That isn’t the oxymoron that you would have thought a few months ago.
Gordon Brown and his Labour government was over 20 points behind in the polls just a matter of weeks ago – and then came the global crisis. That would normally spearhead a victory for the opposition party in the UK, not so much this time. Even though the incumbent government has presided over, what can only be seen as a disastrous time, economically, and what many had said politically, Gordon Brown is now at least on a level with David Cameron or possibly taking a slight lead.
For one – the normally British ‘Tory’ press is not there for Cameron – they maybe supporting certain of his policies but there isn’t a complete support for him, nor, indeed, his party.
That flies in the face of what once was.
There was a time, and not so long ago, where you would have a simple loyalty to the Tories. This came from The Sun, Times, Telegraph and a few more. The support was guaranteed.
So what else, if anything, have the Tories lost?
They are making little to no ground in the agenda stakes. They are losing it badly. It is known that in the UK a great many people do want a change from Gordon Brown and this government – but for that to happen they have to see a real alternative – that, or people will simply vote for what they know. Certainly not the devil you don’t know – or the devil that is seen palling around with corrupt playboys.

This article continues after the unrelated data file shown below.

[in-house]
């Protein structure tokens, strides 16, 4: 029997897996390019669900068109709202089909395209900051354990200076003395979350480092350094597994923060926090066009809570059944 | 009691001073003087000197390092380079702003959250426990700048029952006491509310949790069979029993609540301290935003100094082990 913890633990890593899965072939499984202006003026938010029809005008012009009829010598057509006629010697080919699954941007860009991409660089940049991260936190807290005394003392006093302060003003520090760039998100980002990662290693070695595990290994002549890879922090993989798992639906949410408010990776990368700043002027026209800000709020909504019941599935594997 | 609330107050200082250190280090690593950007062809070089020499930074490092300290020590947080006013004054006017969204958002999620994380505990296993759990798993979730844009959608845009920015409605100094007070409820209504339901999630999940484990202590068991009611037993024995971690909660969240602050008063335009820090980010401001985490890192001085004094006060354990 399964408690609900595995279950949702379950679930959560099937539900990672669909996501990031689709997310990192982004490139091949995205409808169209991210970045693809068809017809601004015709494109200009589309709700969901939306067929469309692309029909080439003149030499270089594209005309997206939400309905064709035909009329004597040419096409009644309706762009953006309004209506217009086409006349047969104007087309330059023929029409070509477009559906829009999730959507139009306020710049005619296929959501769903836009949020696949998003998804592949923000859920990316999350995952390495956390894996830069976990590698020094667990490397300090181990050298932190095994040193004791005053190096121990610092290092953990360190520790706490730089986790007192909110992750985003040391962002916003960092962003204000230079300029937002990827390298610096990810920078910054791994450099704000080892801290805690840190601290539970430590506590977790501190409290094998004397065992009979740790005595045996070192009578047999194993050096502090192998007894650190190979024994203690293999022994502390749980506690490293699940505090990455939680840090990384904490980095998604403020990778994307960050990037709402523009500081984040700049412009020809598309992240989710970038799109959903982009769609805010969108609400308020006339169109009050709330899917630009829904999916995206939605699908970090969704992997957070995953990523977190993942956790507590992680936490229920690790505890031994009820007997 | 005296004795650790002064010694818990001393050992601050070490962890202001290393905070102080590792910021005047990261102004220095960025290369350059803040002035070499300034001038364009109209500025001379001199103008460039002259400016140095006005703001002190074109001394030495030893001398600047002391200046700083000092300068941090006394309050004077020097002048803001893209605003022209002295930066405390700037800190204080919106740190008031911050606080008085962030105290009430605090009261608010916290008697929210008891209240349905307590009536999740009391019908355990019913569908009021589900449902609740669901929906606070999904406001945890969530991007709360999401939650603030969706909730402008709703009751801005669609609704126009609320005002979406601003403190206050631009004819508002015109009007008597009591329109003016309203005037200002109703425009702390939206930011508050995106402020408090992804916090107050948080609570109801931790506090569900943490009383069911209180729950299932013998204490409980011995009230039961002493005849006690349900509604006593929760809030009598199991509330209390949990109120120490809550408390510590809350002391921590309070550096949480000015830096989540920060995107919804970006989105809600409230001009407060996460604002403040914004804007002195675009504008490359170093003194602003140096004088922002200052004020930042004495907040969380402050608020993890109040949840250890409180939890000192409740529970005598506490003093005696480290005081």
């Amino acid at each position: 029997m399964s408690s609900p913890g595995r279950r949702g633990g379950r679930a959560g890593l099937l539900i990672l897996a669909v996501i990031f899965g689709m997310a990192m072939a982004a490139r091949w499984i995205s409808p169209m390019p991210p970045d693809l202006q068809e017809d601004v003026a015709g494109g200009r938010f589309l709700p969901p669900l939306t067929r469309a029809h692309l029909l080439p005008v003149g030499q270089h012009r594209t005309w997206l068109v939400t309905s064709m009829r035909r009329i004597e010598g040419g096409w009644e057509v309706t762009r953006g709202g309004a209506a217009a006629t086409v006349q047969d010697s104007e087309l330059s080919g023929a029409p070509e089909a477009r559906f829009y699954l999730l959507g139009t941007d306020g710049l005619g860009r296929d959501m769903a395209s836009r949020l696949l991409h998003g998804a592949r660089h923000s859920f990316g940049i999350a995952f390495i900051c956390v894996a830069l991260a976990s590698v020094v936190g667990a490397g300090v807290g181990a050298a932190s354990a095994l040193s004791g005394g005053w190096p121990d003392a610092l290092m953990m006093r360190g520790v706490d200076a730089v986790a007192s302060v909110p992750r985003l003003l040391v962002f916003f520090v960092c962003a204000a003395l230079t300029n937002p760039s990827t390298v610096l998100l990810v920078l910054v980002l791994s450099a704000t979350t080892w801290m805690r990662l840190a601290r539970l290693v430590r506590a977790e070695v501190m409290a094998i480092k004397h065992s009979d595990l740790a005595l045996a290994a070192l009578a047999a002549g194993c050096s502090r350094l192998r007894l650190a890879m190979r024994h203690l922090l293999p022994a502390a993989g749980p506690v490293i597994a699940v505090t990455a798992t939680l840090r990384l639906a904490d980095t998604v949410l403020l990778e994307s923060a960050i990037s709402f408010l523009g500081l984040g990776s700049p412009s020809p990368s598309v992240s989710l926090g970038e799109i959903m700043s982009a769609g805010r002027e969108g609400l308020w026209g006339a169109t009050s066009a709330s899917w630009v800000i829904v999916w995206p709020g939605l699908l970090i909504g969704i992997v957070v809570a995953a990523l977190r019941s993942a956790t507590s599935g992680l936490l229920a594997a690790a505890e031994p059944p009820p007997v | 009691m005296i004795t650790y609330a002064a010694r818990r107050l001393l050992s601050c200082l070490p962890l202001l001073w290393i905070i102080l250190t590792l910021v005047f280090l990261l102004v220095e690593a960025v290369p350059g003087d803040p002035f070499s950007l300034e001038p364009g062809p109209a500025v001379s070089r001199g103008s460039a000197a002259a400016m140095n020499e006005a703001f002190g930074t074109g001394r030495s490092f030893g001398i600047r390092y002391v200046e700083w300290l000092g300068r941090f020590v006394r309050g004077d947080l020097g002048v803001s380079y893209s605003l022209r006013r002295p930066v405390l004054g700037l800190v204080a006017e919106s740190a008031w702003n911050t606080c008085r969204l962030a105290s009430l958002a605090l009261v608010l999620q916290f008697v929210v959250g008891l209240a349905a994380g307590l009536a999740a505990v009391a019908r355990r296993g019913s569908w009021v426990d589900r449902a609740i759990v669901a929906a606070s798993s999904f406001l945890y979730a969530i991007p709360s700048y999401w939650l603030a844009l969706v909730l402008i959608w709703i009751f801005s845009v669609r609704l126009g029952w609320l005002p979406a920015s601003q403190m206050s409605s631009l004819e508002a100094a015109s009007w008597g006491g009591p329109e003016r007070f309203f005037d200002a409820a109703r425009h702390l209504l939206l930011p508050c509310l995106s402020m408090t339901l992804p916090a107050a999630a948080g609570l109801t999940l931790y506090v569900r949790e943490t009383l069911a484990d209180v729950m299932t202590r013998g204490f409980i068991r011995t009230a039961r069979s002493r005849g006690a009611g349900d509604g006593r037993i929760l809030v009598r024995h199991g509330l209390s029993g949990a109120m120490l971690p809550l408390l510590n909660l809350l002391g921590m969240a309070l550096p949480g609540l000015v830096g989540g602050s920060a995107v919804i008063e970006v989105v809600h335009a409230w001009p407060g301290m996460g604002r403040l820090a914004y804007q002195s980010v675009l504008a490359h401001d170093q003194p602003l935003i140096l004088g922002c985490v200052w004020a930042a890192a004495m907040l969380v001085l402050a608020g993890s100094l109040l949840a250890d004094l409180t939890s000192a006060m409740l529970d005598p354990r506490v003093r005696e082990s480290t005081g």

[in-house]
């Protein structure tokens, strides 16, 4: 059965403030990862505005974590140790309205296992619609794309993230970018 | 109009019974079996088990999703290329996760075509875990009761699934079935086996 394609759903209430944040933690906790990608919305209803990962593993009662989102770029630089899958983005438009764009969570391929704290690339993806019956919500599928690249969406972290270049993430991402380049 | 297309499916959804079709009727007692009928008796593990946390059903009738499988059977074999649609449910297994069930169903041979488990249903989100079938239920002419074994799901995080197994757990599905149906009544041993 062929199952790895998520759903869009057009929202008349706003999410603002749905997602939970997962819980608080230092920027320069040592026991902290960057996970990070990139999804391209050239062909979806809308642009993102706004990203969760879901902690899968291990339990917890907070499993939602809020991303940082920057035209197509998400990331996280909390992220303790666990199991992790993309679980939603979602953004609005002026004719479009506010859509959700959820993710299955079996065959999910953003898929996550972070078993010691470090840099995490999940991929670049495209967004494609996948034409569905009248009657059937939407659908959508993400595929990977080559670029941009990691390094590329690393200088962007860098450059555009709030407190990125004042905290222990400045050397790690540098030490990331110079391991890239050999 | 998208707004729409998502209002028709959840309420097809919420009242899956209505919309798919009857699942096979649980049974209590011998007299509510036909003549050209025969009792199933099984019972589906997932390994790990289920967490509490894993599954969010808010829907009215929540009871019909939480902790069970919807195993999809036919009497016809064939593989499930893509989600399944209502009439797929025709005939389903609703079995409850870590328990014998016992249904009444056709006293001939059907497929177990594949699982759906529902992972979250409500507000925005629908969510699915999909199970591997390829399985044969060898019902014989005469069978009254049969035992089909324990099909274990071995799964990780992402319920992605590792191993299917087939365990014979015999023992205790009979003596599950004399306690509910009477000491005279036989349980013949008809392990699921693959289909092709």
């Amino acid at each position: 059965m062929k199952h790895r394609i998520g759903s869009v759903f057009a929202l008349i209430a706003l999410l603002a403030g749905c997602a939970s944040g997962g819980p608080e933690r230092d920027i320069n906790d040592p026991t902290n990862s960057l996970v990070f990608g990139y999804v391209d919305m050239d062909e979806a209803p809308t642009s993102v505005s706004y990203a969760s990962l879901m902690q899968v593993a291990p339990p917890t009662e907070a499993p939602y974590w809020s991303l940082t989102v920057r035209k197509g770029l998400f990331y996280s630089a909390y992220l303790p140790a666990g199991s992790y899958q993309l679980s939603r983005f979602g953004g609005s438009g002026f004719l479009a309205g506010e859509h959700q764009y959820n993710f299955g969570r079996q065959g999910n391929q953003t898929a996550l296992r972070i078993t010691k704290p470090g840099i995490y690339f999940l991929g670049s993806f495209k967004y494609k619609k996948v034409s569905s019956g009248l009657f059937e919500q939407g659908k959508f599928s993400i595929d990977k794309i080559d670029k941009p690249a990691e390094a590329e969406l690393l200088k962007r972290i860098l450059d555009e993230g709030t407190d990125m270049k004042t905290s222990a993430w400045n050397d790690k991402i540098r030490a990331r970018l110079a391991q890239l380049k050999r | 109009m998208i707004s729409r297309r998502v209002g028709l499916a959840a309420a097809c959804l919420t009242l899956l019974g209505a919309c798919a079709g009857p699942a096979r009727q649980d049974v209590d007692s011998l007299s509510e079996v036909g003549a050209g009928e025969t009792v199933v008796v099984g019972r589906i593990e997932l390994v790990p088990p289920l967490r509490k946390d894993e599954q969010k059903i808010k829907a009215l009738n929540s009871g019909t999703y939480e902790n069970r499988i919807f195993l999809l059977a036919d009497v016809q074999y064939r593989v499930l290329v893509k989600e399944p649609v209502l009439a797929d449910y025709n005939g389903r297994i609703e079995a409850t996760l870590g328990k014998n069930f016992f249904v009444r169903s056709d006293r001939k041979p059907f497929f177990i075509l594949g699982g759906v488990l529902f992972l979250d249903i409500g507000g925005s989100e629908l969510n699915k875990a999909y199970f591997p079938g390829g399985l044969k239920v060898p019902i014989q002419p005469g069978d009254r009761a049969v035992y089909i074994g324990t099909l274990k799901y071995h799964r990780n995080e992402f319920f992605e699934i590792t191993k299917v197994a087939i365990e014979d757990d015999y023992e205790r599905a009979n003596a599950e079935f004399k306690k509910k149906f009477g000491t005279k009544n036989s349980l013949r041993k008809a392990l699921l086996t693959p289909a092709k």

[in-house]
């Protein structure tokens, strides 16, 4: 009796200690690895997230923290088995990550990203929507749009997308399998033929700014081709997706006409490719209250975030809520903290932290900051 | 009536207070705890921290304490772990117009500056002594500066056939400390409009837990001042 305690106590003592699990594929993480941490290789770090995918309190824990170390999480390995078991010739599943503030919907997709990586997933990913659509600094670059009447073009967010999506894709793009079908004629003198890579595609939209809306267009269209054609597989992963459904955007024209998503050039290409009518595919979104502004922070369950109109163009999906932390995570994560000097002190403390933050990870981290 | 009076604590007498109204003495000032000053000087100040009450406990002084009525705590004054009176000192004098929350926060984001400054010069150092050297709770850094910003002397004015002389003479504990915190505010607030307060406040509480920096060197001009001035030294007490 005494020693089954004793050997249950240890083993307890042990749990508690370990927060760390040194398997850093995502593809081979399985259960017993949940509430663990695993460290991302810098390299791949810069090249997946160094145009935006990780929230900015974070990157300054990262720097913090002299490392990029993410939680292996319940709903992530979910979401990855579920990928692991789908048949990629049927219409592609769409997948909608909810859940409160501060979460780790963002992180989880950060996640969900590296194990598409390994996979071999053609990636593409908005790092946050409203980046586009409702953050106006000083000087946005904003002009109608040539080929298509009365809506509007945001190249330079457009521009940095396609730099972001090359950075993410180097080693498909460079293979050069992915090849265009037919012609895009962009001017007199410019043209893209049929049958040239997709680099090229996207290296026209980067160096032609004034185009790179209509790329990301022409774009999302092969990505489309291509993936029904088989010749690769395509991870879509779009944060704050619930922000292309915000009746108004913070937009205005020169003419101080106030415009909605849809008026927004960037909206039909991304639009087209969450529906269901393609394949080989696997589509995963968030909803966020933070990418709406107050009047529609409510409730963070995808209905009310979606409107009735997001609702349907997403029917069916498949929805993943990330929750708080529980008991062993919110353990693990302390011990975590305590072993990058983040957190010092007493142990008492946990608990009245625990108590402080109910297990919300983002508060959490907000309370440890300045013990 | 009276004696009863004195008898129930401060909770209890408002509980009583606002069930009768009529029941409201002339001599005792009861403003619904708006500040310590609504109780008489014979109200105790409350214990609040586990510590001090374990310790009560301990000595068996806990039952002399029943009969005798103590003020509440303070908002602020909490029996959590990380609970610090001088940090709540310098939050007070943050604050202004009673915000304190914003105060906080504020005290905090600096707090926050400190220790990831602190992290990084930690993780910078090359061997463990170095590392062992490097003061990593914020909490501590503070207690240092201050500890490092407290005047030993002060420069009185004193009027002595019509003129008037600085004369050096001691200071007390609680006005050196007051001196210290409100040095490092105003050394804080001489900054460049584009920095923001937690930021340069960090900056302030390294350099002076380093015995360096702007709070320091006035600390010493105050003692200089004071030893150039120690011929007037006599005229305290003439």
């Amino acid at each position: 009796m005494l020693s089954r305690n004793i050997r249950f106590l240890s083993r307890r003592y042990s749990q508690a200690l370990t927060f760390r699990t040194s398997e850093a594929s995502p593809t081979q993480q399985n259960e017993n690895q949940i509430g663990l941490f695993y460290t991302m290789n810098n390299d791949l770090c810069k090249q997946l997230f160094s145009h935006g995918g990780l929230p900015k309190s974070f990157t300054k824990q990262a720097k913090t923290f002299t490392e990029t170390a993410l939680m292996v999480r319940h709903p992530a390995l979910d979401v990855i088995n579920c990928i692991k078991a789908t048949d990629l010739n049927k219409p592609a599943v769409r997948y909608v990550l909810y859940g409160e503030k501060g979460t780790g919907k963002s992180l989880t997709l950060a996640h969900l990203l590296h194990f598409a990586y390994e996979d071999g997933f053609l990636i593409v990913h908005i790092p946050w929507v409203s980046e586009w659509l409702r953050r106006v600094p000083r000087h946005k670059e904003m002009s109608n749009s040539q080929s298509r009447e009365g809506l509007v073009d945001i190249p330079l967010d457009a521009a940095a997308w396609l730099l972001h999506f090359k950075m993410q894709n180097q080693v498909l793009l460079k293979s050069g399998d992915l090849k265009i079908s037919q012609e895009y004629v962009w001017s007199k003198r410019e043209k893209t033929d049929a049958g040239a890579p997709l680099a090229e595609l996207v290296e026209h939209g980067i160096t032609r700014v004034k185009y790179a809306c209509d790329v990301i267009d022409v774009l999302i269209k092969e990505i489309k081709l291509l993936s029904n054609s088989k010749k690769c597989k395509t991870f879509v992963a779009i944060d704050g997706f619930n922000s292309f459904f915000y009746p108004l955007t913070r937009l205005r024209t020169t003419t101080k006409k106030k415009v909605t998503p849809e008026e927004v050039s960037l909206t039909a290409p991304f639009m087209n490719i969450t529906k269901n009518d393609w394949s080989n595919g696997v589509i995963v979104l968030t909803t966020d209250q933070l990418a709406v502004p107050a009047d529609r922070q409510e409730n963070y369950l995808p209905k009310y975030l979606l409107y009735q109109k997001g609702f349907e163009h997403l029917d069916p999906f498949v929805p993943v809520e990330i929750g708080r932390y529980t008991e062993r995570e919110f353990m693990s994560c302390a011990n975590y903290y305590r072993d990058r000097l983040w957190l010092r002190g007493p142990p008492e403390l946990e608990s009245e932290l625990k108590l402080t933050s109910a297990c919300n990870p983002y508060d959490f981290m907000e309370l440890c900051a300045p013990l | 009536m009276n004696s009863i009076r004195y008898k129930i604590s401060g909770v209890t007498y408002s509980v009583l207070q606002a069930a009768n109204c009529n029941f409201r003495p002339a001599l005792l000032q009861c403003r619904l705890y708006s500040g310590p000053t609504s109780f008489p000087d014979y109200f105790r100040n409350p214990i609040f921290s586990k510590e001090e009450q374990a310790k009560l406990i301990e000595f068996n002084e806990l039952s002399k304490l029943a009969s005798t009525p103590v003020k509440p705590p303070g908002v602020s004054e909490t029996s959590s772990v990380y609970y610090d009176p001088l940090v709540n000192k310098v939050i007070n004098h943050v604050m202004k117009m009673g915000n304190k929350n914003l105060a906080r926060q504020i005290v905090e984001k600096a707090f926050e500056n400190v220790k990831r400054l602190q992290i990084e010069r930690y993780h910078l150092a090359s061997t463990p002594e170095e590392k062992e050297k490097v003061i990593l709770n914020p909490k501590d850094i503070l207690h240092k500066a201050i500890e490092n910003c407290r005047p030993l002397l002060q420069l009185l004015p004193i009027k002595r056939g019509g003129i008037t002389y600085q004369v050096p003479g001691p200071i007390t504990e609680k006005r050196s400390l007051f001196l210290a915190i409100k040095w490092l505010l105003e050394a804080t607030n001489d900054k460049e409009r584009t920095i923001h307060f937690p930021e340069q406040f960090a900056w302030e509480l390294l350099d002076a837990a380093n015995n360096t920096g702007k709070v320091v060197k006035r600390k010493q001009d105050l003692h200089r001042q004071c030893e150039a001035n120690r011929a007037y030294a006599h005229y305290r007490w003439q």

The only way that the Tories could take any moral and political high ground is to look at the small businesses. But even that will be difficult. Labour and Gordon Brown are making the right noises. They are telling the banks to loan the money they have had in bail-outs. And to lend it to small business. This is a matter of who can shout loudest. But Cameron is not shouting at all – he is way too quiet.
Will Cameron wait for the next election and in that feel he can rake Brown over the coals with some form of economic mismanagement? Again, a possibility – but what Mr Cameron and his party have is a lack of memory. The British people still remember what it was like from the 80s into the 90s and what recession did to the whole of the UK workforce. If Cameron sits on his heels thinking that the obligatory reference to the glory years of Thatcher will bring a victory he is in for a rude awakening – those years were dire for most.
What must Cameron do – well, it seems he is stuck with doing what Brown will do but in some way paint it as something completely different.
All that could give a gaping opening to the LibDems – if they should want to take it. But, they too, cannot sit back and just wait for the election to come around and simply blame the government – they will get swamped with all the mud that will, invariably, be slung.
Now is the time for Nick Clegg and his economic team to start getting his and their message out. And in any way possible. The UK voter does want change – but they don’t want change that will mean moving from Labour red to Tory blue and all things stay the same.